A fan of River Plate shows injuries after the match was postponed (REUTERS / Alberto Raggio)

This weekend's events have highlighted that problem and it is not restricted to football. It is a society ill and violence is only part of it. Corruption, institutional chaos and organizational incompetence all contributed to the most unwanted stories on the weekend.

Those issues start at the very top, in the Argentine Football Association. Messi, among others, has complained about logistical and organizational problems within AFA. Meanwhile, the country continues to indulge the brave bars, groups of ultras or hooligans who sing during games, but are also at the root of the violence witnessed on Saturday.

It's five years since 2013, the most violent year on record in Argentine football, saw the death of 14 fans. That led to the banning of fans in the big games, but has not helped eradicate the problem.

Instead, the clubs continue to hand out tickets to the bars, often gangsters who sell drugs and run protection racks outside the stadiums on match days.

These people have ultimately ruined what should have been a party for everyone else. And although they represent a minority, they still operate in huge numbers and until they are controlled, these problems will persist.

Meanwhile, there is a meeting in Asuncion on Tuesday to discuss a possible date and venue for the final. Time is running out and one option is to play the second game in Abu Dhabi, with the winner staying on to compete in next month's Club World Cup.

Surely, however, it should not take place at all. In 2015, when the two teams met in the last 16 of the Libertadores and Boca fans attacked River players with pepper spray, the Xeneizes were thrown out of the competition.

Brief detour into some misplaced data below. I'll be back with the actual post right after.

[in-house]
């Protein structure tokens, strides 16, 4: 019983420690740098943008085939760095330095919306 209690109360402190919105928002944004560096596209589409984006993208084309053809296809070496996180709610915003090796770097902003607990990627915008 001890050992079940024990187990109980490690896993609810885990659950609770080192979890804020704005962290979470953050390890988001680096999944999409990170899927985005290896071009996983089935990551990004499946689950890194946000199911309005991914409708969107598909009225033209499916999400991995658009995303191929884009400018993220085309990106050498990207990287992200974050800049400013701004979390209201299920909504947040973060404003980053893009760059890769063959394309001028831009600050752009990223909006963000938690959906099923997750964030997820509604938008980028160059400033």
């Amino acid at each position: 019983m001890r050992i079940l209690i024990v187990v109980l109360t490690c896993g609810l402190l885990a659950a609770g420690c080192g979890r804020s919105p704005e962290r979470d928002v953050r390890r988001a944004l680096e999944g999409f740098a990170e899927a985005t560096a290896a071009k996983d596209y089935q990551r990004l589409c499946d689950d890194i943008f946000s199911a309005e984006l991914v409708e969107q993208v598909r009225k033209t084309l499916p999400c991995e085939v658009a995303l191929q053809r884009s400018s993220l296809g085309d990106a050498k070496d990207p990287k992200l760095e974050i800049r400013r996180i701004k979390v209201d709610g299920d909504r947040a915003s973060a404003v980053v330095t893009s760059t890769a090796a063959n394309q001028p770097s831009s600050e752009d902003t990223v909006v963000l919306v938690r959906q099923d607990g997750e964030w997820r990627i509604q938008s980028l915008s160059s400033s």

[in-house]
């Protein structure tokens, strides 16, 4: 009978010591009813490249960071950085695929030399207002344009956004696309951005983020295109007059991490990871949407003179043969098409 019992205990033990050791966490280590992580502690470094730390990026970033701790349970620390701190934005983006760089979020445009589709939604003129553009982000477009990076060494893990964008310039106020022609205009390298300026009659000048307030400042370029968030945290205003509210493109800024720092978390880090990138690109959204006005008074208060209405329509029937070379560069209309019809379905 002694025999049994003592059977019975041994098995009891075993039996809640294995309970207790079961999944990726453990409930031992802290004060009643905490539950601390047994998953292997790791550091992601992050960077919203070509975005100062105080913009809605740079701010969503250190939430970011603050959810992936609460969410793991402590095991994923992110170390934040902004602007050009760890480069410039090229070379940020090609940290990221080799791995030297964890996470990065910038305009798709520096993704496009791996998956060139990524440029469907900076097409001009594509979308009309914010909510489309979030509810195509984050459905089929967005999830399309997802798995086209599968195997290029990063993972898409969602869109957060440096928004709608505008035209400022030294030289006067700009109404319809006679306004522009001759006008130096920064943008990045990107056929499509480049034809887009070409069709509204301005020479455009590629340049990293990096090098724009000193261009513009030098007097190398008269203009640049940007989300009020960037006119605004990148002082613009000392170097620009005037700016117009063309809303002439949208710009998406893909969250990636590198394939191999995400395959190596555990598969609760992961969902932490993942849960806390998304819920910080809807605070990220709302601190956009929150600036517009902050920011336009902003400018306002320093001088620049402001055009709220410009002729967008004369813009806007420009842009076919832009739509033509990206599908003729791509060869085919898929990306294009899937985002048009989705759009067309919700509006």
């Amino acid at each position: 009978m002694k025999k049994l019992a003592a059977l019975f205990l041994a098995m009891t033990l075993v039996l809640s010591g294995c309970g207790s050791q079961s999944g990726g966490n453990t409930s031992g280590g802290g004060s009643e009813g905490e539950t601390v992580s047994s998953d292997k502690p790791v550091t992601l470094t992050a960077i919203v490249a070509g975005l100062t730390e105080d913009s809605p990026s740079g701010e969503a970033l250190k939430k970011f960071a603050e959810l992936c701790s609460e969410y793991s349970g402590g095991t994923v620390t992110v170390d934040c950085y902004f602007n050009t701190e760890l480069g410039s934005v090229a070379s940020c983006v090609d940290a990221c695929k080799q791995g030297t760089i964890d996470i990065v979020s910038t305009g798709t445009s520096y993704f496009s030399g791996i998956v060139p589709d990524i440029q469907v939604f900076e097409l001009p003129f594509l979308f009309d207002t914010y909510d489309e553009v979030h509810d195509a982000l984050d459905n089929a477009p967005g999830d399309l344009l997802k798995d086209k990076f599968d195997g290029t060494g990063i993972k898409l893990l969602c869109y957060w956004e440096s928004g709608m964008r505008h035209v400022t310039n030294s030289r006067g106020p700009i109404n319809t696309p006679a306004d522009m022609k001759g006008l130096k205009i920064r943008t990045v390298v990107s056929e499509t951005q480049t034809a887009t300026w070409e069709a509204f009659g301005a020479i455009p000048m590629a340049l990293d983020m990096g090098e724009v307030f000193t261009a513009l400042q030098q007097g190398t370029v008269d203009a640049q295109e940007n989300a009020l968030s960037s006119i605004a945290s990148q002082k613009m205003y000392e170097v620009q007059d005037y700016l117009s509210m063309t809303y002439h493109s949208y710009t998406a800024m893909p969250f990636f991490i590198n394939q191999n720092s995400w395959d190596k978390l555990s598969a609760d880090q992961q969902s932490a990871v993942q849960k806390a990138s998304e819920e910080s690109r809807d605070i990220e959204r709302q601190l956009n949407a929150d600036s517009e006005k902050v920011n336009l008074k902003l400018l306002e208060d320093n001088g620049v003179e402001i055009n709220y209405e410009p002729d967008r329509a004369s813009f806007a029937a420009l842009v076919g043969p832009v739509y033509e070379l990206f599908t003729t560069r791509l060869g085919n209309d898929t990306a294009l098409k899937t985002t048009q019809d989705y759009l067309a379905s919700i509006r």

Something similar should happen this time, although financial interests and television deals mean that it is unlikely. Whatever does happen, this weekend will go down as one of the most disturbing chapters in the entire history of Argentine football.

Riot police stand guard outside of Monumental Stadium of River Plate before the second leg of the final Photo: Marcelo Hernandez / Getty Images

The dream of hosting the 2030 World Cup (together with Uruguay and Paraguay) now seems slim for Argentina too, while also winning it looks impossible with the problems at AFA and chaos in the stands.

Despite all of the problems, though, this should have been an opportunity to highlight everything that people love about the game in Argentina and also South America. Alas, the opposite has happened.

River Plate fans leave the Monumental stadium in Buenos Aires Photo: EPA

Maybe it was inevitable. Fans of both clubs, more than winning this final, appeared desperate to avoid losing it. And whoever goes on to lift the famous trophy, Argentine football is definitely the loser in all this.

Boca fans famously sing that River's relegation to Argentina's second division in 2011 is "a stain that will never be erased." The events of this weekend, though, will take even longer to be forgotten.